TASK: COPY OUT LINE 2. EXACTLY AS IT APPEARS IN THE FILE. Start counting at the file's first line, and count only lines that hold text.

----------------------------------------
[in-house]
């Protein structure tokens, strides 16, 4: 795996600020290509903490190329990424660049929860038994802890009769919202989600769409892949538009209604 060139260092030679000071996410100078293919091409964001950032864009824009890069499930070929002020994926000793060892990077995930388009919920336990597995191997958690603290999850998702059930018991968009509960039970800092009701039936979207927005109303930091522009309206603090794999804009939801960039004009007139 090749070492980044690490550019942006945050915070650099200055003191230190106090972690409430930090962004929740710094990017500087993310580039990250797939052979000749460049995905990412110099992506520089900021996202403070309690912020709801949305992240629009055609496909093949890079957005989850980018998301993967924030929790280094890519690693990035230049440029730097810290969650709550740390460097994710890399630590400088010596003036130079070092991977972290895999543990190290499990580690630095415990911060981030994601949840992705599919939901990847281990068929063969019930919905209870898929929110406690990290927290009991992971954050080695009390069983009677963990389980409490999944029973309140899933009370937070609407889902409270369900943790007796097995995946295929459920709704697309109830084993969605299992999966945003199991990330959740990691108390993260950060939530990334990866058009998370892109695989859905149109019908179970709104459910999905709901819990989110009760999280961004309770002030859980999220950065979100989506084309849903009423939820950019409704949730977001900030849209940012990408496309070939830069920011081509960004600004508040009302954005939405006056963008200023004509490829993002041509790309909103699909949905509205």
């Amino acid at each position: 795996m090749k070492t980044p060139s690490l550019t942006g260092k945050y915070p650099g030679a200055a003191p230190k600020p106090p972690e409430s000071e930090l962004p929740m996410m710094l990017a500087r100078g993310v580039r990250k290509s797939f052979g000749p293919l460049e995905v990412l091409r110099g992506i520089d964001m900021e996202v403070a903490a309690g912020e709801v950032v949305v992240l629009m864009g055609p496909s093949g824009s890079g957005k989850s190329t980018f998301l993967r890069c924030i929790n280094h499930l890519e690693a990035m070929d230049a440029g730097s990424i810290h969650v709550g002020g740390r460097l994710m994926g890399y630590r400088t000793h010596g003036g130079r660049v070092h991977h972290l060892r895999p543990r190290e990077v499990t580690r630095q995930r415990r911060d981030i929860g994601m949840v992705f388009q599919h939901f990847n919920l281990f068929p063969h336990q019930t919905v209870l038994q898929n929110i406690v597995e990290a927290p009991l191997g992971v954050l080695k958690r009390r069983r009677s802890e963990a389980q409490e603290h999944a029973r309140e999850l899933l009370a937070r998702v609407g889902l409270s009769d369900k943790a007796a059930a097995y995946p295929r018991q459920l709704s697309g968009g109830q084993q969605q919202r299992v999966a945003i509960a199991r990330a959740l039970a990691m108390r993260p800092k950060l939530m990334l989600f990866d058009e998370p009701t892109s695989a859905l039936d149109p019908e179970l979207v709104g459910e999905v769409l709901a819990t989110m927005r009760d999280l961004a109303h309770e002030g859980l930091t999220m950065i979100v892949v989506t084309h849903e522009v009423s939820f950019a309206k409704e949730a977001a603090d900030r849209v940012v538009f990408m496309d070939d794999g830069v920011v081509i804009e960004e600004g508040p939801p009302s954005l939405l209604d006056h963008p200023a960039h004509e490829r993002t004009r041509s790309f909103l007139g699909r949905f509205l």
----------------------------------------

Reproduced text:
């Protein structure tokens, strides 16, 4: 795996600020290509903490190329990424660049929860038994802890009769919202989600769409892949538009209604 060139260092030679000071996410100078293919091409964001950032864009824009890069499930070929002020994926000793060892990077995930388009919920336990597995191997958690603290999850998702059930018991968009509960039970800092009701039936979207927005109303930091522009309206603090794999804009939801960039004009007139 090749070492980044690490550019942006945050915070650099200055003191230190106090972690409430930090962004929740710094990017500087993310580039990250797939052979000749460049995905990412110099992506520089900021996202403070309690912020709801949305992240629009055609496909093949890079957005989850980018998301993967924030929790280094890519690693990035230049440029730097810290969650709550740390460097994710890399630590400088010596003036130079070092991977972290895999543990190290499990580690630095415990911060981030994601949840992705599919939901990847281990068929063969019930919905209870898929929110406690990290927290009991992971954050080695009390069983009677963990389980409490999944029973309140899933009370937070609407889902409270369900943790007796097995995946295929459920709704697309109830084993969605299992999966945003199991990330959740990691108390993260950060939530990334990866058009998370892109695989859905149109019908179970709104459910999905709901819990989110009760999280961004309770002030859980999220950065979100989506084309849903009423939820950019409704949730977001900030849209940012990408496309070939830069920011081509960004600004508040009302954005939405006056963008200023004509490829993002041509790309909103699909949905509205």